**At press time, council, in a 3-1 vote (Adam was absent), has enabled a small group of citizens led by community leaders Bill Stirling and Harry Teague, who spoke at last night's council meeting, to make suggestions that might improve the plan.  This is a good baby step, but several on council want to keep much of the existing plan with potential changes limited to exterior and landscaping elements.  But it IS a first step.
A lot changed in city hall between the election in November 2018 and January 2019.  Barwick got canned. (The new city hall was his baby.)  Capital asset director Jack Wheeler, whose $113,714/year job had been to oversee the design, space, size and programming of the new building, left the city to start his own firm. Through a no-bid contract, Wheeler wound up with a $455,000 deal to serve as the "owner's rep" on the new city hall project and the remodel of the Armory. (Great work if you can get it and just perfect for a Barwick crony.)
In the leadership vacuum in city hall (no city manager, no assistant city manager and a lame duck council), Wheeler (in his new role) and Jeff Pendarvis, his replacement on city staff, are currently pushing with full force to fast-track construction with little-to-no oversight.  And no publicly-approved design.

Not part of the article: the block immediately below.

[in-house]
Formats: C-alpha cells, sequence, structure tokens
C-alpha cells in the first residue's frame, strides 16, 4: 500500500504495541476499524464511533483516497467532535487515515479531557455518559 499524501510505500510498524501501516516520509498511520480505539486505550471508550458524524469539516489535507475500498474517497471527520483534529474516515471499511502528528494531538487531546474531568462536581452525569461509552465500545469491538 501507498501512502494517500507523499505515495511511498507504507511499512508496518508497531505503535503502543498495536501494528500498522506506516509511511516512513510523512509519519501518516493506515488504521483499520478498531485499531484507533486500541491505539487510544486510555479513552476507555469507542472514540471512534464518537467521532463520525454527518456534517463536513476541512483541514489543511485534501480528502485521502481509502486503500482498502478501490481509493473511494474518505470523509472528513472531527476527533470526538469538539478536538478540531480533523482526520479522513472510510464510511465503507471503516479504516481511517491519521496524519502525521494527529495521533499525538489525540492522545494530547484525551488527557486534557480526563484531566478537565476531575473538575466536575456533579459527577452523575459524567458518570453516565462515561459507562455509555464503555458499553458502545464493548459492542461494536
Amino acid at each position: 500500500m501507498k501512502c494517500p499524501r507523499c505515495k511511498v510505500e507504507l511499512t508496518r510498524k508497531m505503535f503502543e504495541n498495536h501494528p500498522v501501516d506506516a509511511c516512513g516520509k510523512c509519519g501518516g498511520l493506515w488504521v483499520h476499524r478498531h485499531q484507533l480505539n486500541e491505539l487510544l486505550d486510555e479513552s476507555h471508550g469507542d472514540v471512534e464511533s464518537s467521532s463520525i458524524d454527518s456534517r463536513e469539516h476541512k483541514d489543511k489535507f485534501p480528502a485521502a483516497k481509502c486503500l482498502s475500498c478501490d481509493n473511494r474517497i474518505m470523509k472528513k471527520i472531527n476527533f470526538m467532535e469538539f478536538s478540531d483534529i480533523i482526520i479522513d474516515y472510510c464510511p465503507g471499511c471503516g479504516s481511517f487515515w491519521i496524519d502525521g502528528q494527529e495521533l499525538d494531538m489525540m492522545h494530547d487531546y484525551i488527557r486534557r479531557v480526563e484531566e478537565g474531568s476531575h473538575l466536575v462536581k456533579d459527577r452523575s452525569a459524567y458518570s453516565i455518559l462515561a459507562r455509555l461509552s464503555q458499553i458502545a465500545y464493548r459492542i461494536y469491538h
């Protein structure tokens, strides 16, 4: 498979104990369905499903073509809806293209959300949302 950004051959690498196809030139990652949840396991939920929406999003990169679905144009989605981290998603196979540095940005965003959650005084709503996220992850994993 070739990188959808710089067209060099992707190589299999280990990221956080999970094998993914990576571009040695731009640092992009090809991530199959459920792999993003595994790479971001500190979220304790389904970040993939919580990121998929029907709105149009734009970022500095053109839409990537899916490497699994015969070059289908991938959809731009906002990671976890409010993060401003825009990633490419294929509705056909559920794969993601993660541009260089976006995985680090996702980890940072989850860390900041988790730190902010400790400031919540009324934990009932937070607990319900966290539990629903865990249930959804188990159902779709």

Architectural fees are mounting. The base contract with CCA for $2.3 million plus over $900K in change orders puts us at $3+ million to-date. In its sneaky and opaque way, the city is loathe to make clear exactly where the money is going.  But here we are, $3+ million in design fees in, and we don't even have a physical or digital model that's available to the public. Council, clearly in over their heads and in full deferral mode, doesn't know how simple it is to send a set of architectural plans to someone in Asia and have a 3-D model sent back the next day for $50.